Crimes involving violent contact between individuals are frequently accompanied by bleeding and resultant bloodstain patterns7. Crime-scene analysts have come to appreciate that bloodstain patterns deposited on floors, walls, ceilings, bedding, and other relevant objects can provide valuable insights into events that occurred during the commission of a violent crime. The information one is likely to uncover as a result of bloodstain pattern interpretation includes the following:

  • The direction from which blood originated
  • The angle at which a blood droplet struck a surface
  • The location or position of a victim at the time a bloody wound was inflicted
  • The movement of a bleeding individual at the crime scene
  • The minimum number of blows that struck a bleeding victim
  • The approximate location of an individual delivering blows that produced a bloodstain pattern

While becoming a certified bloodstain pattern analyst requires years of training and practice, the CSI can learn to examine blood spatter at the crime scene and determine direction of travel and a general location for area of origin of the impact8. This understanding is important, because the interpretation of blood spatter patterns and other evidence at crime scenes may reveal important investigative information, such as the positions of the victim, assailant, and objects at the scene; the type of weapon that was used to cause the spatter; the number of blows, shots, stabs, and so on that occurred; and the movement and direction of the victim and assailant after the bloodshed began. It may also support or contradict statements given by victims, suspects, or witnesses, and, most important, may keep an innocent person from being convicted.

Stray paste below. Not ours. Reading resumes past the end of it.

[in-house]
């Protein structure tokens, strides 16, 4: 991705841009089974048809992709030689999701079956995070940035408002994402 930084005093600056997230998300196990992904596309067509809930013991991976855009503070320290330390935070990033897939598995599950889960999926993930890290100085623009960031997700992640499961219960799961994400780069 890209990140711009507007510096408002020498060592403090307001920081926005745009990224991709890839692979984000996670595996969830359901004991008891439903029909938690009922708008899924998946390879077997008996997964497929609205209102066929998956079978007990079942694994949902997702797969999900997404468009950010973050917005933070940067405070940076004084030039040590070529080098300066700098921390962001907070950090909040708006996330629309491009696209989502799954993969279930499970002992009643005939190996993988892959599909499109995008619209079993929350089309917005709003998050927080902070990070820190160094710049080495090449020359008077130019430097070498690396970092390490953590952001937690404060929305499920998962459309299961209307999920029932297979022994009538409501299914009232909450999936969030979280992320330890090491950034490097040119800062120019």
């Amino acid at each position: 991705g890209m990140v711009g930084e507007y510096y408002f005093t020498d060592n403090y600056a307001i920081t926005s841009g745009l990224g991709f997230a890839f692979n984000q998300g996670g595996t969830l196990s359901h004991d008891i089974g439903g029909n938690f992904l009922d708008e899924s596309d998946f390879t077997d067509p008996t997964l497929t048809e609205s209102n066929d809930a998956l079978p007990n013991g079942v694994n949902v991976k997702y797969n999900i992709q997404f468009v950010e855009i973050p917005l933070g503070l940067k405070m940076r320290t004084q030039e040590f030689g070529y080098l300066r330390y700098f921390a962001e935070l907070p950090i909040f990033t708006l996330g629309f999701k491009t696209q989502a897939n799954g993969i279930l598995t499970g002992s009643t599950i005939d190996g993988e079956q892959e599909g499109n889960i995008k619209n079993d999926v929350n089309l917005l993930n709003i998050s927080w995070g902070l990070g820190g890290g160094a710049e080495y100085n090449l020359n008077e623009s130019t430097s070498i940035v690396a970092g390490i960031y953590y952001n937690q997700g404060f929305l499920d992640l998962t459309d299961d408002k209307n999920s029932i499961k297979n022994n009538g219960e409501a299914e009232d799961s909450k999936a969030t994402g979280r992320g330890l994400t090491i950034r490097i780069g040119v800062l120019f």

Passive bloodstains are created by the force of gravity and can be found on a variety of surfaces, such as carpet, wood, tile, wallpaper, or clothing. A close inspection of the crime scene is required, and all stains must be documented. By applying the law of physics, mathematics, and trigonometry, bloodstain pattern analysis can provide information that will assist the investigator in determining what events occurred, who was or was not present, and the validity of a self-defense claim by the suspected perpetrator.

The crime scene may contain several areas where blood spatter is found. During the initial walkthrough, it is important to consider each location for analysis. In addition to the possible determination of the course and sequence of events, the reconstruction will allow the CSI to develop a plan for the collection of blood samples from the most logical sites after the scene has been documented. There is no need to sample every single blood drop. Careful analysis of the scene will result in accurate representative samples of blood being submitted to the crime laboratory for analysis.